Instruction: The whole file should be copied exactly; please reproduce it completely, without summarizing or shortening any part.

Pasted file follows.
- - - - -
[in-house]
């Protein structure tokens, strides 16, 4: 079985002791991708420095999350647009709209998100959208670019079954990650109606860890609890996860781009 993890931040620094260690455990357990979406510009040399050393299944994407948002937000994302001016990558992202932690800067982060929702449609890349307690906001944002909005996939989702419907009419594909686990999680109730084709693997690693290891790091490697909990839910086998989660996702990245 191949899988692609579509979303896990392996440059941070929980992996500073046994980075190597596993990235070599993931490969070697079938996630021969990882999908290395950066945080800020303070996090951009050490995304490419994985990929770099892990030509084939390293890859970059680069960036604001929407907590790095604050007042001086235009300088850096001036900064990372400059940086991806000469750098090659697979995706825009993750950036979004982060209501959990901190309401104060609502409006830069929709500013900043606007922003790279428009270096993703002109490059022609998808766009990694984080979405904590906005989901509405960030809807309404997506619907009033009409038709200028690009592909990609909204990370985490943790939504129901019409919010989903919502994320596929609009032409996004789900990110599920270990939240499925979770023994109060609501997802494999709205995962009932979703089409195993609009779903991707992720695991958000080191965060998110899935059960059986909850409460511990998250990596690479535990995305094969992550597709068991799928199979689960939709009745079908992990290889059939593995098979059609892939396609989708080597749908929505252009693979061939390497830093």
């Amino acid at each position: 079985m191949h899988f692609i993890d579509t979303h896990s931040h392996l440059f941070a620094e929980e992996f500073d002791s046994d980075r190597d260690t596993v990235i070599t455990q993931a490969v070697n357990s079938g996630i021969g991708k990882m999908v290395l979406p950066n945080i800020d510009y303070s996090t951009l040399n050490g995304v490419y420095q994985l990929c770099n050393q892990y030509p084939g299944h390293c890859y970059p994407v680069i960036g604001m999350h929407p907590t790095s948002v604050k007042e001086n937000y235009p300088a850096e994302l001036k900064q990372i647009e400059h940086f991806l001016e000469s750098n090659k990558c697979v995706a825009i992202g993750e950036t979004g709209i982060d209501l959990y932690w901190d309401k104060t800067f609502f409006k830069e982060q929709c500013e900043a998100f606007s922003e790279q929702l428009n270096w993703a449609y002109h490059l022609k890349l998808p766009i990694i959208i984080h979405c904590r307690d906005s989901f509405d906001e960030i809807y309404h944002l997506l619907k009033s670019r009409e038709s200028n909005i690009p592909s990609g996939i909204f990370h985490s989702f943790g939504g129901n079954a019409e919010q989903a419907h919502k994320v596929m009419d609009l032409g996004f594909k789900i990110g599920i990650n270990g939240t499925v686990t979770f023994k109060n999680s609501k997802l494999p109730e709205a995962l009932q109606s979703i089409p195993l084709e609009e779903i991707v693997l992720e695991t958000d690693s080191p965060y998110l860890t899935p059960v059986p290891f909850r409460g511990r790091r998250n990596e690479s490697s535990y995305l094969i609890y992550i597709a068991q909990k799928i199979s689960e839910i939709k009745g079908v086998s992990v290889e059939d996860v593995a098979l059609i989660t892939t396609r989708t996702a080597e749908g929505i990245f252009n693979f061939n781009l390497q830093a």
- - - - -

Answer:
[in-house]
């Protein structure tokens, strides 16, 4: 079985002791991708420095999350647009709209998100959208670019079954990650109606860890609890996860781009 993890931040620094260690455990357990979406510009040399050393299944994407948002937000994302001016990558992202932690800067982060929702449609890349307690906001944002909005996939989702419907009419594909686990999680109730084709693997690693290891790091490697909990839910086998989660996702990245 191949899988692609579509979303896990392996440059941070929980992996500073046994980075190597596993990235070599993931490969070697079938996630021969990882999908290395950066945080800020303070996090951009050490995304490419994985990929770099892990030509084939390293890859970059680069960036604001929407907590790095604050007042001086235009300088850096001036900064990372400059940086991806000469750098090659697979995706825009993750950036979004982060209501959990901190309401104060609502409006830069929709500013900043606007922003790279428009270096993703002109490059022609998808766009990694984080979405904590906005989901509405960030809807309404997506619907009033009409038709200028690009592909990609909204990370985490943790939504129901019409919010989903919502994320596929609009032409996004789900990110599920270990939240499925979770023994109060609501997802494999709205995962009932979703089409195993609009779903991707992720695991958000080191965060998110899935059960059986909850409460511990998250990596690479535990995305094969992550597709068991799928199979689960939709009745079908992990290889059939593995098979059609892939396609989708080597749908929505252009693979061939390497830093």
């Amino acid at each position: 079985m191949h899988f692609i993890d579509t979303h896990s931040h392996l440059f941070a620094e929980e992996f500073d002791s046994d980075r190597d260690t596993v990235i070599t455990q993931a490969v070697n357990s079938g996630i021969g991708k990882m999908v290395l979406p950066n945080i800020d510009y303070s996090t951009l040399n050490g995304v490419y420095q994985l990929c770099n050393q892990y030509p084939g299944h390293c890859y970059p994407v680069i960036g604001m999350h929407p907590t790095s948002v604050k007042e001086n937000y235009p300088a850096e994302l001036k900064q990372i647009e400059h940086f991806l001016e000469s750098n090659k990558c697979v995706a825009i992202g993750e950036t979004g709209i982060d209501l959990y932690w901190d309401k104060t800067f609502f409006k830069e982060q929709c500013e900043a998100f606007s922003e790279q929702l428009n270096w993703a449609y002109h490059l022609k890349l998808p766009i990694i959208i984080h979405c904590r307690d906005s989901f509405d906001e960030i809807y309404h944002l997506l619907k009033s670019r009409e038709s200028n909005i690009p592909s990609g996939i909204f990370h985490s989702f943790g939504g129901n079954a019409e919010q989903a419907h919502k994320v596929m009419d609009l032409g996004f594909k789900i990110g599920i990650n270990g939240t499925v686990t979770f023994k109060n999680s609501k997802l494999p109730e709205a995962l009932q109606s979703i089409p195993l084709e609009e779903i991707v693997l992720e695991t958000d690693s080191p965060y998110l860890t899935p059960v059986p290891f909850r409460g511990r790091r998250n990596e690479s490697s535990y995305l094969i609890y992550i597709a068991q909990k799928i199979s689960e839910i939709k009745g079908v086998s992990v290889e059939d996860v593995a098979l059609i989660t892939t396609r989708t996702a080597e749908g929505i990245f252009n693979f061939n781009l390497q830093a």